The steam generating plant consists of two Babcock and Wilcox sectional header, air-cased water-tube boilers. Each boiler is equipped with interdeck superheaters, water-cooled furnaces and horizontal tubular air heaters. Three Babcock and Wilcox burners of the wide range type are fitted to each boiler to burn oil under induced draft. A complete set of Bailey automatic combustion controls is also fitted. Both the steam pressure and combustion economy are automatically maintained by the Bailey control system. The steam pressure is measured by a master steam pressure controller at the top of the panel board. This controller sends an air control pressure to both the Bailey damper control drive and the Bailey oil control valve, located in the oil line to the burners. This control pressure serves to increase or decrease both the fuel and air supply simultaneously in accordance with the load changes. The air supply is controlled by controlling the position of the damper in the intake air duct to the air heater. Combustion economy is maintained continuously by automatically readjusting the air supply to maintain the desired fuel-air ratio to each boiler at all times. This readjustment is accomplished by a Bailey fuel-air ratio controller for each boiler. These controllers are located on the boiler panel immediately under the master steam pressure controller. Air flow is measured by employing the resistance through the air registers as an orifice, and oil flow is measured by using the pressure to the burners as an indication of the quantity of oil being fired. Any necessary readjustments as determined by the ratio controllers are transmitted to the air flow control drives in the form of air loading pressures. which bring about the necessary correction in damper position, to satisfy the desired fuel-air relation. Feedwater flow is regulated to each of the boilers to maintain a constant water level in the drums by Bailey thermo hydraulic feedwater regulators. The two boilers were designed to evaporate at least 54,000 pounds of steam per hour at 450 pounds per square inch gage and about 750 degrees total temperature at the superheater outlet when supplied with feed of 317 degrees F. at normal condition. Each boiler is capable of evaporating 40,000 pounds at maximum condition. Each boiler desuperheater is capable of desuper-heating 16,000 pounds with a residual superheat not exceeding 50 degrees F. The designed boiler efficiency is 87 percent. Each boiler has 4504 square feet of water heating surface (including water walls) and not less than 2721 square feet of air heating surface. From the foregoing heating surfaces it may be noted that the boiler and furnace loadings are relatively low, thus assuring a large margin of evaporative capacity for use in case one is out. To maintain the boiler and superheating surfaces in efficient condition 18 Vulcan soot blowers are installed. A permanent combined indicating pyrometer and CO2 meter supplied by the Brown Instrument Company is installed on the boiler gage board with pipe connections from the instrument to various points on the boiler uptakes and stack. Wager smoke indicators are fitted to each boiler. A Reliance "Eye-Hye" gage fitted on each boiler indicates the water level in the boiler gage glass, readable by firemen on the floor. There is a multiple type liquid-actuated draft gage fitted in the machinery space supplied by the Hays Corporation. The Edwards Company supplied high-pressure stop and screw-down check valves for boiler feed and blow-off service and also overload discharge valves.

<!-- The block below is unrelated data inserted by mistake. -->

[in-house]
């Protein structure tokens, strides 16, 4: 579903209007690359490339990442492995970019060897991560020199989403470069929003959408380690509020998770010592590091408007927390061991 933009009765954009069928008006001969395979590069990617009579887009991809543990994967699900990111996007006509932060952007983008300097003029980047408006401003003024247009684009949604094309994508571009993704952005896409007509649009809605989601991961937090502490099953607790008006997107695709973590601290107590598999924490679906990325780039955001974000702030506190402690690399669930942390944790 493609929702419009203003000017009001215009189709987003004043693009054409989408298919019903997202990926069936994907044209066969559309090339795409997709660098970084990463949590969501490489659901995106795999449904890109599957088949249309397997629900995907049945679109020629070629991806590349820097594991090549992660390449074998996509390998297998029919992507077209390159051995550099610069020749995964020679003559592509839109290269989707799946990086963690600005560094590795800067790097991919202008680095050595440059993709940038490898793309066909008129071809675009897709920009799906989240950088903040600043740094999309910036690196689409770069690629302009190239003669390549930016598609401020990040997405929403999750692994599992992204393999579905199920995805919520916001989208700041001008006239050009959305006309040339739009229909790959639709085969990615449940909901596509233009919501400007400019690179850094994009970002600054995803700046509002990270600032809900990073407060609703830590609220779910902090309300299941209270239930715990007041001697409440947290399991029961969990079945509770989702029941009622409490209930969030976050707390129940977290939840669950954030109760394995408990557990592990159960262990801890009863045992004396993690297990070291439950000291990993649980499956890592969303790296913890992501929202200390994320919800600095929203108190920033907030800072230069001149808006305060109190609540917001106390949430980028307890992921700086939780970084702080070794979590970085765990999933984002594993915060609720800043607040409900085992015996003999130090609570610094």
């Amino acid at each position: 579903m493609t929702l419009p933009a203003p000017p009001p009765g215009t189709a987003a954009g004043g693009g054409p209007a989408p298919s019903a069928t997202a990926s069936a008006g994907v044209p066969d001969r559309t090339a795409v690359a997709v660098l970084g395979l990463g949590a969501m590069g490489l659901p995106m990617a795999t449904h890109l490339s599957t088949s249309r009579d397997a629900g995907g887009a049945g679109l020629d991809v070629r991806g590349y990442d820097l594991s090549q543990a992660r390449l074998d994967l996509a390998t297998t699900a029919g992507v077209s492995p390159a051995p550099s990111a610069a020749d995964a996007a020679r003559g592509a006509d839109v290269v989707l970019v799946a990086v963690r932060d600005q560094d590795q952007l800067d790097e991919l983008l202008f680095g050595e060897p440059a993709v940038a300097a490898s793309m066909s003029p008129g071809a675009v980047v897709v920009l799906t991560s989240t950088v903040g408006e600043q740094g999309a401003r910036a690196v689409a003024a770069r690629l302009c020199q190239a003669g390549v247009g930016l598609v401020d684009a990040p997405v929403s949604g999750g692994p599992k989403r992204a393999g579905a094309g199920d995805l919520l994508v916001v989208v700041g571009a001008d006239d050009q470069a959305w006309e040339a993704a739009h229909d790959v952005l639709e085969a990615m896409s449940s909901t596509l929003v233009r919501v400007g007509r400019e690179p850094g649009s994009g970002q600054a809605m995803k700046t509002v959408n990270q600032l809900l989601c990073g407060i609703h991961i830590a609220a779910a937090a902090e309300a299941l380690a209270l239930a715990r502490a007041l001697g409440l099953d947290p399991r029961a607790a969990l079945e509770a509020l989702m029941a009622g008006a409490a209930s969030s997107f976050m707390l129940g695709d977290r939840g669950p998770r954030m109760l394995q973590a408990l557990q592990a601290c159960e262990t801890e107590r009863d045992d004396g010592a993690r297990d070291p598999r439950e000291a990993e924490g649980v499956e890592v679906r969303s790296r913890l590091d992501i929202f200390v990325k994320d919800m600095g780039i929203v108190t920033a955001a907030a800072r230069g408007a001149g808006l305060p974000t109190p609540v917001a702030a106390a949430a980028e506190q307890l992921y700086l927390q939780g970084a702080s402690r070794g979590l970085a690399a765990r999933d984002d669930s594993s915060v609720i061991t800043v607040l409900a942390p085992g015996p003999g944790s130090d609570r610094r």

Air for combustion is supplied by two motor-driven induced-draft fans furnished by B. F. Sturtevant Company. Each fan has a capacity of 12,800 cubic feet per minute at a temperature of 400 degrees F. and a gas velocity of about 100 feet per second at normal operation; the maximum capacity of each fan will be 14,100 cubic feet per minute.